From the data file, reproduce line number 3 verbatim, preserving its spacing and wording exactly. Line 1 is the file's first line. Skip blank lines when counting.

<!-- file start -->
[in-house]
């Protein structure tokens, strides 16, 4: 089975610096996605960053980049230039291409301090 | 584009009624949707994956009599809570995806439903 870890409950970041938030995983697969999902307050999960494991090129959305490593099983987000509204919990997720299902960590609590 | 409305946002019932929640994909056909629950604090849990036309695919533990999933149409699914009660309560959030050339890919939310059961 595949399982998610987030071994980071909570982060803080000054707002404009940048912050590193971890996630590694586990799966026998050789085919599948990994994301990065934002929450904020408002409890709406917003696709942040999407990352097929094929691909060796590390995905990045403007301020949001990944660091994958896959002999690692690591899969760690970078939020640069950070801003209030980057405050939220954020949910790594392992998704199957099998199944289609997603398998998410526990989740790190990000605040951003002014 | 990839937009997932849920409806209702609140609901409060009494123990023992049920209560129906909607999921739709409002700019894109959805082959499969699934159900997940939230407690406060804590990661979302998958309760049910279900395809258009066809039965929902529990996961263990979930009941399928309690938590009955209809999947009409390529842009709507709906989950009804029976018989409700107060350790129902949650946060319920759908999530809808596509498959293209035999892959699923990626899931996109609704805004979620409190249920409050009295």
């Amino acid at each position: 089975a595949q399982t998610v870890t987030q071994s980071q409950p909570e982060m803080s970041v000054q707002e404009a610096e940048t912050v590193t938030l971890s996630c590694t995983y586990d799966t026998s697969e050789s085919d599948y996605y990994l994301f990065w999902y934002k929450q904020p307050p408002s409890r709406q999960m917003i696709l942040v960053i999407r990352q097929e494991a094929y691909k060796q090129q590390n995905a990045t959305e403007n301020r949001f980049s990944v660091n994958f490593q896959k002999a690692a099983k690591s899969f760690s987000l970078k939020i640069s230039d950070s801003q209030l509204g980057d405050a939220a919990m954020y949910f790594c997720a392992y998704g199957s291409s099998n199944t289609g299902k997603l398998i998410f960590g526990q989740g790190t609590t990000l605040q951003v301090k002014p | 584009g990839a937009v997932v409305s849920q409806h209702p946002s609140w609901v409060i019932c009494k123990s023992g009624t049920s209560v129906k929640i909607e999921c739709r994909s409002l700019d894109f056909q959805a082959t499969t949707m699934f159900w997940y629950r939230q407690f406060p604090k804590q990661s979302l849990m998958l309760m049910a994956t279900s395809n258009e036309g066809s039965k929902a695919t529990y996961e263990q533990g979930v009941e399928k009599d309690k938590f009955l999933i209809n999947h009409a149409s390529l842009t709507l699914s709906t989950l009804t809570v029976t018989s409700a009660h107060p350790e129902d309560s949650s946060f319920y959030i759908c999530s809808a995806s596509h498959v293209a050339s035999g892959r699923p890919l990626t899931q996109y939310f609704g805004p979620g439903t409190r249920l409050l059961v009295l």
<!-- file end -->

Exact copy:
């Amino acid at each position: 089975a595949q399982t998610v870890t987030q071994s980071q409950p909570e982060m803080s970041v000054q707002e404009a610096e940048t912050v590193t938030l971890s996630c590694t995983y586990d799966t026998s697969e050789s085919d599948y996605y990994l994301f990065w999902y934002k929450q904020p307050p408002s409890r709406q999960m917003i696709l942040v960053i999407r990352q097929e494991a094929y691909k060796q090129q590390n995905a990045t959305e403007n301020r949001f980049s990944v660091n994958f490593q896959k002999a690692a099983k690591s899969f760690s987000l970078k939020i640069s230039d950070s801003q209030l509204g980057d405050a939220a919990m954020y949910f790594c997720a392992y998704g199957s291409s099998n199944t289609g299902k997603l398998i998410f960590g526990q989740g790190t609590t990000l605040q951003v301090k002014p | 584009g990839a937009v997932v409305s849920q409806h209702p946002s609140w609901v409060i019932c009494k123990s023992g009624t049920s209560v129906k929640i909607e999921c739709r994909s409002l700019d894109f056909q959805a082959t499969t949707m699934f159900w997940y629950r939230q407690f406060p604090k804590q990661s979302l849990m998958l309760m049910a994956t279900s395809n258009e036309g066809s039965k929902a695919t529990y996961e263990q533990g979930v009941e399928k009599d309690k938590f009955l999933i209809n999947h009409a149409s390529l842009t709507l699914s709906t989950l009804t809570v029976t018989s409700a009660h107060p350790e129902d309560s949650s946060f319920y959030i759908c999530s809808a995806s596509h498959v293209a050339s035999g892959r699923p890919l990626t899931q996109y939310f609704g805004p979620g439903t409190r249920l409050l059961v009295l």